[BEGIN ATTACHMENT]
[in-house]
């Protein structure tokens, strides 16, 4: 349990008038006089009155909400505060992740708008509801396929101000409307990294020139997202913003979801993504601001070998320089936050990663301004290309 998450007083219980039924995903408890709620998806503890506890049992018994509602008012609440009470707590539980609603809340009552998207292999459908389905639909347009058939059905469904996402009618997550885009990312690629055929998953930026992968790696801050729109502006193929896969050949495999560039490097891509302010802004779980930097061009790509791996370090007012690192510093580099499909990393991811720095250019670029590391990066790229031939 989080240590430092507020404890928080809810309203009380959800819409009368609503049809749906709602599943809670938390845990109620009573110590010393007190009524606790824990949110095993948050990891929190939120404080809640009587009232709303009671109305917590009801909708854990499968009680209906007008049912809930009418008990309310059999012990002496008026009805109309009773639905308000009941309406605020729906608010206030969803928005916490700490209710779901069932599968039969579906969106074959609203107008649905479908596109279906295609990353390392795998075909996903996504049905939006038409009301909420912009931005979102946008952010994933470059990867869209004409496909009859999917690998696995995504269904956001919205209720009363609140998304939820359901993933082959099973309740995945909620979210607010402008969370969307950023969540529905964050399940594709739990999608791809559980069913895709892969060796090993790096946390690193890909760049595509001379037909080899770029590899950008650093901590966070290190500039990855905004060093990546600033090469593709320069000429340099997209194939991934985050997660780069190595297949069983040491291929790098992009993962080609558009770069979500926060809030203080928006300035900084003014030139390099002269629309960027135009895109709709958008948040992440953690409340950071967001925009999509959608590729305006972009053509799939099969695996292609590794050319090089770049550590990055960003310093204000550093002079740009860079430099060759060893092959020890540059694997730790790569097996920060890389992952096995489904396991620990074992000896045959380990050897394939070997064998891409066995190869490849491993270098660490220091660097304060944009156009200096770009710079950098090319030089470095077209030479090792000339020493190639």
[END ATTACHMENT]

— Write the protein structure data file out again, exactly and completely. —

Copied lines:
[in-house]
């Protein structure tokens, strides 16, 4: 349990008038006089009155909400505060992740708008509801396929101000409307990294020139997202913003979801993504601001070998320089936050990663301004290309 998450007083219980039924995903408890709620998806503890506890049992018994509602008012609440009470707590539980609603809340009552998207292999459908389905639909347009058939059905469904996402009618997550885009990312690629055929998953930026992968790696801050729109502006193929896969050949495999560039490097891509302010802004779980930097061009790509791996370090007012690192510093580099499909990393991811720095250019670029590391990066790229031939 989080240590430092507020404890928080809810309203009380959800819409009368609503049809749906709602599943809670938390845990109620009573110590010393007190009524606790824990949110095993948050990891929190939120404080809640009587009232709303009671109305917590009801909708854990499968009680209906007008049912809930009418008990309310059999012990002496008026009805109309009773639905308000009941309406605020729906608010206030969803928005916490700490209710779901069932599968039969579906969106074959609203107008649905479908596109279906295609990353390392795998075909996903996504049905939006038409009301909420912009931005979102946008952010994933470059990867869209004409496909009859999917690998696995995504269904956001919205209720009363609140998304939820359901993933082959099973309740995945909620979210607010402008969370969307950023969540529905964050399940594709739990999608791809559980069913895709892969060796090993790096946390690193890909760049595509001379037909080899770029590899950008650093901590966070290190500039990855905004060093990546600033090469593709320069000429340099997209194939991934985050997660780069190595297949069983040491291929790098992009993962080609558009770069979500926060809030203080928006300035900084003014030139390099002269629309960027135009895109709709958008948040992440953690409340950071967001925009999509959608590729305006972009053509799939099969695996292609590794050319090089770049550590990055960003310093204000550093002079740009860079430099060759060893092959020890540059694997730790790569097996920060890389992952096995489904396991620990074992000896045959380990050897394939070997064998891409066995190869490849491993270098660490220091660097304060944009156009200096770009710079950098090319030089470095077209030479090792000339020493190639």